February 1, 2020
Many farmers would like to leave 2019 in the past, but there may be some agronomic consequences to the season we had last year. Specifically, many acres were planted when the ground wasn’t quite fit. The limited planting window meant that farmers had to make the most of short opportunities. If areas on your farm were planted, harvested, or worked when the ground was “a little heavy”, you may need to take compaction mitigated into account as you plan your spring field operations. Soybeans, specifically, will demonstrate year-long effects of early-season soil compaction.
Patience in the Spring
Long-term no-till production with cover crops increases soil organic matter and improves soil structure. However, the increased water holding capacity combined with cover crop residue can prolong periods of wet soil in the spring. Planting when the soil moisture content is too high can create a significant compaction zone that ultimately impacts soybean root development and yield.
In the pictures below you can see the effects of the planter and tractor weight, causing compression just below the soil surface on this no-till field.
The overall soil structure directly above and below the compressed zone looks very good. In fact, the volume of worm holes, root mass, organic matter, and soil structure in these fields was quite good with exception to the compaction.
The soybean taproot was able to penetrate through the compaction zone.
The bulk of the balance of the rooting system was unable to penetrate through the compaction zone.
Most of the nodules remained above the soil compaction zone.
Soil moisture content influences the impact of machinery/ implement traffic. Wet soils compact more readily because of the “lubrication” effect the water has, allowing soil particles and aggregates to compress.
When soils compress, pore spaces collapse, soil bulk density increases and the following soil functions are impacted:
Root growth and development
Oxygen supply to roots and root respiration
Water infiltration and holding capacity
Supply of those nutrients requiring mass flow (movement by water of the nutrient to the root). An example is potassium (K)
Soil Compaction and Nodulation
In cases of extreme compaction, nodule formation is restricted to above the compressed zone, which may only be the top 2 to 3 in. of the soil. When that happens, the nodulated zone likely experiences prolonged saturation, which reduces the amount of oxygen available to the nodules and ultimately leads to poor nitrogen fixation. Challenges to nodulation result in less total available N to the soybean plants, increased pod abortion rate and reduced seed size.
How to Know When Soils Are Fit to Plant
Mark Hanna’s (Ag Engineer at Iowa State University) suggestions for how to determine if soils are “OK” or “too wet” to plant are to pick up some soil from the top 0 to 3 in. and form a ball in your hand. Throw it like you are gunning down a runner at first base from shortstop. If the ball is still intact when it hits the ground, it is too wet to plant. Another strategy is to make a ball and if you are able to get some moisture to come out on the squeeze, it is probably too wet to plant.
If you still aren’t sure, you can get behind the planter or drill after it has run through the soil a few hundred feet and check for soil build up at the closing wheels or seed delivery outlets and to check for actual surface or sidewall compaction itself. If it doesn’t look right to you, trust your gut and allow the soil to dry some more before planting too soon and costing yield.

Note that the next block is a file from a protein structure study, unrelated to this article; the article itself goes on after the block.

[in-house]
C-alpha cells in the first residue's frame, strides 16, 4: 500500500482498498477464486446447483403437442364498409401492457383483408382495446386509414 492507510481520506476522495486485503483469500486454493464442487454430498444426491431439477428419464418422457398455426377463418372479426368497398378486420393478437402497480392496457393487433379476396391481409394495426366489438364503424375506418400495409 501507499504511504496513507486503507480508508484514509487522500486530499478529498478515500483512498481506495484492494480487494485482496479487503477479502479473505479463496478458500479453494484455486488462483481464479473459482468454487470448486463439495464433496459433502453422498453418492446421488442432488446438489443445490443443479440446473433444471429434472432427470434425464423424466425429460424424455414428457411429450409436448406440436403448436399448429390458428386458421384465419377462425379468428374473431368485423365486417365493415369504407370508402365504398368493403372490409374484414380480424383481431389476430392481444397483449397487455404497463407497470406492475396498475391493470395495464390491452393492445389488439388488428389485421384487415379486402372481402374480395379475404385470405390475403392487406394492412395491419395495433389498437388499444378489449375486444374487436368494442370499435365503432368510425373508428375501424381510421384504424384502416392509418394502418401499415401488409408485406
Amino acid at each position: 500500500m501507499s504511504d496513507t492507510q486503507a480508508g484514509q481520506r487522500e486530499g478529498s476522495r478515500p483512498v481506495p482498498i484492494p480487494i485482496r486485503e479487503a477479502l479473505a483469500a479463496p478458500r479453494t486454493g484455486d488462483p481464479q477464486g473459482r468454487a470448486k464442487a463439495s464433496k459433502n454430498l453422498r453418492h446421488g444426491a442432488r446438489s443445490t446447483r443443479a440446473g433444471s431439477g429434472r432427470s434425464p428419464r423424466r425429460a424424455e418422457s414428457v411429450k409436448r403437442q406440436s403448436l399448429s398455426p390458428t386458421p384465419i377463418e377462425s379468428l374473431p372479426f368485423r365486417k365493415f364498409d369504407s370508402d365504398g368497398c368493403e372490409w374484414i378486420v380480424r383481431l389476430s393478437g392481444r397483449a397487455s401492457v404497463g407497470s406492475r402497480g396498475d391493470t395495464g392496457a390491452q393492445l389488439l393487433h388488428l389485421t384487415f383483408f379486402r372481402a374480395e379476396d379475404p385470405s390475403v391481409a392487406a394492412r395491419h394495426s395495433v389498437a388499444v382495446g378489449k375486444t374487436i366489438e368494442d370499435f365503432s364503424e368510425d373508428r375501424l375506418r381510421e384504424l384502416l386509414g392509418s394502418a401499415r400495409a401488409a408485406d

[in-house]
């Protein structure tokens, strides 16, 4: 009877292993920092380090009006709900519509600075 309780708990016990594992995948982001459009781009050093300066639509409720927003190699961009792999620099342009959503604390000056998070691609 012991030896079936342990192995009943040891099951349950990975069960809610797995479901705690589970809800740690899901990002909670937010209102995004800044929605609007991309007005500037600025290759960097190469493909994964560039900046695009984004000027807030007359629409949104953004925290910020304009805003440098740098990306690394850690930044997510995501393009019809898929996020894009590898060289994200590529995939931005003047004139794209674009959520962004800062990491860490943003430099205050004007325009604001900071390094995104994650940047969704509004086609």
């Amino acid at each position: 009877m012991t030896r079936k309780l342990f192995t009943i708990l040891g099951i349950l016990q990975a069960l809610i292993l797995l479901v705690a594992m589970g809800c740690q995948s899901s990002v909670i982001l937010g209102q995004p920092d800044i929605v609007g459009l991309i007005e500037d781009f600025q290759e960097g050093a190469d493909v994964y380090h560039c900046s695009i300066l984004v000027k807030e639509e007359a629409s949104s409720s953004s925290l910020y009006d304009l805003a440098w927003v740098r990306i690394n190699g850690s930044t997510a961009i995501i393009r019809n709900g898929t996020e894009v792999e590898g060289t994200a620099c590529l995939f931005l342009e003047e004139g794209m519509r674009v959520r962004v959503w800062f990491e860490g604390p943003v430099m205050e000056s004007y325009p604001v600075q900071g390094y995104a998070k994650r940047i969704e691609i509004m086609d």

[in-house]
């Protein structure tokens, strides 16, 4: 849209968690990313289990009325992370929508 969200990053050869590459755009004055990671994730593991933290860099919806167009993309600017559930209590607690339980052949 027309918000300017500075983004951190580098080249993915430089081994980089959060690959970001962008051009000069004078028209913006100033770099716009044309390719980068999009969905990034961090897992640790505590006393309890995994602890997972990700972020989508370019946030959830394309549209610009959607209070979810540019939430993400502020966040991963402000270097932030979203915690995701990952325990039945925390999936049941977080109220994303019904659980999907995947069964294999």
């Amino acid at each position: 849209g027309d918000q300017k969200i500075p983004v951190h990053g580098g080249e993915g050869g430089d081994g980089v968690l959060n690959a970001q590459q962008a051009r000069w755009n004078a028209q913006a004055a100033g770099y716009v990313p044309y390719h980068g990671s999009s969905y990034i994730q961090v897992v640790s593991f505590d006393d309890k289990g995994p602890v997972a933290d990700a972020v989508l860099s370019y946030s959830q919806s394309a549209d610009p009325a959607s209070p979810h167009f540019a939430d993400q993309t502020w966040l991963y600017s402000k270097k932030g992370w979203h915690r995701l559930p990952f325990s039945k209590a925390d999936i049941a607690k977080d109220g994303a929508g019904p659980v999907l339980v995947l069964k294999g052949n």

Strategies to Manage Compaction in a No-Till Field
In many cases, you have to make a tillage pass to break it up. Often, the zone is shallow and can likely be broken up with a shallow (vertical tillage) pass in the fall, leaving the balance of the soil structure (3 in. and deeper) intact. The key will be to make the pass while the soils are dry in the fall and not exacerbate the problem with a spring pass when soils are wetter and the chance of heavy rainfalls post-pass are much higher.
Without tillage, there is a longer process to loosen soil compaction. Planting cover crops, like tillage radishes, with prolific rooting systems will break up compaction over time. Soybean or any crop that has a good taproot, like alfalfa, can also help.
Looking ahead to the 2020 planting season, take time to evaluate your farm and make specific management decisions. Areas that typically do not struggle with drainage may have held water in last spring’s torrential rains and you may be contending with reduced air space in soils that laid bare last year. Work with your local agronomist to take an active management role so that 2019’s problems don’t carry forward into 2020’s crops.
Beck’s is the largest family-owned retail seed company in the United States that serves farmers in Illinois, Indiana, Iowa, Kentucky, Michigan, Minnesota, Missouri, Ohio, South Dakota, Tennessee, and Wisconsin. According to a recent seed industry survey, Beck’s ranks as the fourth largest corn and soybean brand in the United States. At their core, all Beck’s employees are Farmers at Heart. It stands for something special. It has soul. It has truth. And it represents a community of farmers, employees, and dealers who strive each day to seek challenges, push boundaries and innovate. Beck’s has, and always will be, proud to serve a community of farmers who love what they do and who are proud to be… Farmers at Heart. For more agronomic new and information, visit Beck’s Agronomy Talk page or blog at BecksHybrids.com.
Soil compaction in a soybean field can reduce the plant’s roots system and reduce the number and health of the bacteria-filled nodules. Making a plan for the spring can mitigate the risk of carrying 2019’s problems into 2020.
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